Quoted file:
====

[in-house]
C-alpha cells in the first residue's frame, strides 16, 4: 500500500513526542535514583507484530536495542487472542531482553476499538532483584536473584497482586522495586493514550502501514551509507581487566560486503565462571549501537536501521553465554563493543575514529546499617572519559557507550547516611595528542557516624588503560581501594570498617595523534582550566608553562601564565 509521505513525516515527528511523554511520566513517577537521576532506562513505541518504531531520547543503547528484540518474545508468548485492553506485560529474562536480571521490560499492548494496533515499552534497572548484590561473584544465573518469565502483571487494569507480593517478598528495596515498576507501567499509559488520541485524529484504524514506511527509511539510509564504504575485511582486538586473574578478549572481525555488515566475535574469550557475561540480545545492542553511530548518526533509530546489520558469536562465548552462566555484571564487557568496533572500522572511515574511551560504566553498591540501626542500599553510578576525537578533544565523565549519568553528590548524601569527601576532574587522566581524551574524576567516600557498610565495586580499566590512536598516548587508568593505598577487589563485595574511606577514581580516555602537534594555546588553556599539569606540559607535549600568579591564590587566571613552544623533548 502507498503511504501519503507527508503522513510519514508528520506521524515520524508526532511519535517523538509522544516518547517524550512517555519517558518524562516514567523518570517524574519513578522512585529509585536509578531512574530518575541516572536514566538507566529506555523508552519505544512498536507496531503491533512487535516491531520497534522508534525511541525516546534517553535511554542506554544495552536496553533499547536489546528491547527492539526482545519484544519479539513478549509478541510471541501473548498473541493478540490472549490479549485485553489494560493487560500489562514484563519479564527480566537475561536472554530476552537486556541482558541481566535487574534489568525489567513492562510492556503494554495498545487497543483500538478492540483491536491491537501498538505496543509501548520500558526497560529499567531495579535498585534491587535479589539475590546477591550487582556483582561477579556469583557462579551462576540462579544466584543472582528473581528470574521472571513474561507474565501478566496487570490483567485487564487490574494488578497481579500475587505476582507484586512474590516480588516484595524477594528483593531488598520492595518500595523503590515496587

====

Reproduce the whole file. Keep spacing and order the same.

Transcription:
[in-house]
C-alpha cells in the first residue's frame, strides 16, 4: 500500500513526542535514583507484530536495542487472542531482553476499538532483584536473584497482586522495586493514550502501514551509507581487566560486503565462571549501537536501521553465554563493543575514529546499617572519559557507550547516611595528542557516624588503560581501594570498617595523534582550566608553562601564565 509521505513525516515527528511523554511520566513517577537521576532506562513505541518504531531520547543503547528484540518474545508468548485492553506485560529474562536480571521490560499492548494496533515499552534497572548484590561473584544465573518469565502483571487494569507480593517478598528495596515498576507501567499509559488520541485524529484504524514506511527509511539510509564504504575485511582486538586473574578478549572481525555488515566475535574469550557475561540480545545492542553511530548518526533509530546489520558469536562465548552462566555484571564487557568496533572500522572511515574511551560504566553498591540501626542500599553510578576525537578533544565523565549519568553528590548524601569527601576532574587522566581524551574524576567516600557498610565495586580499566590512536598516548587508568593505598577487589563485595574511606577514581580516555602537534594555546588553556599539569606540559607535549600568579591564590587566571613552544623533548 502507498503511504501519503507527508503522513510519514508528520506521524515520524508526532511519535517523538509522544516518547517524550512517555519517558518524562516514567523518570517524574519513578522512585529509585536509578531512574530518575541516572536514566538507566529506555523508552519505544512498536507496531503491533512487535516491531520497534522508534525511541525516546534517553535511554542506554544495552536496553533499547536489546528491547527492539526482545519484544519479539513478549509478541510471541501473548498473541493478540490472549490479549485485553489494560493487560500489562514484563519479564527480566537475561536472554530476552537486556541482558541481566535487574534489568525489567513492562510492556503494554495498545487497543483500538478492540483491536491491537501498538505496543509501548520500558526497560529499567531495579535498585534491587535479589539475590546477591550487582556483582561477579556469583557462579551462576540462579544466584543472582528473581528470574521472571513474561507474565501478566496487570490483567485487564487490574494488578497481579500475587505476582507484586512474590516480588516484595524477594528483593531488598520492595518500595523503590515496587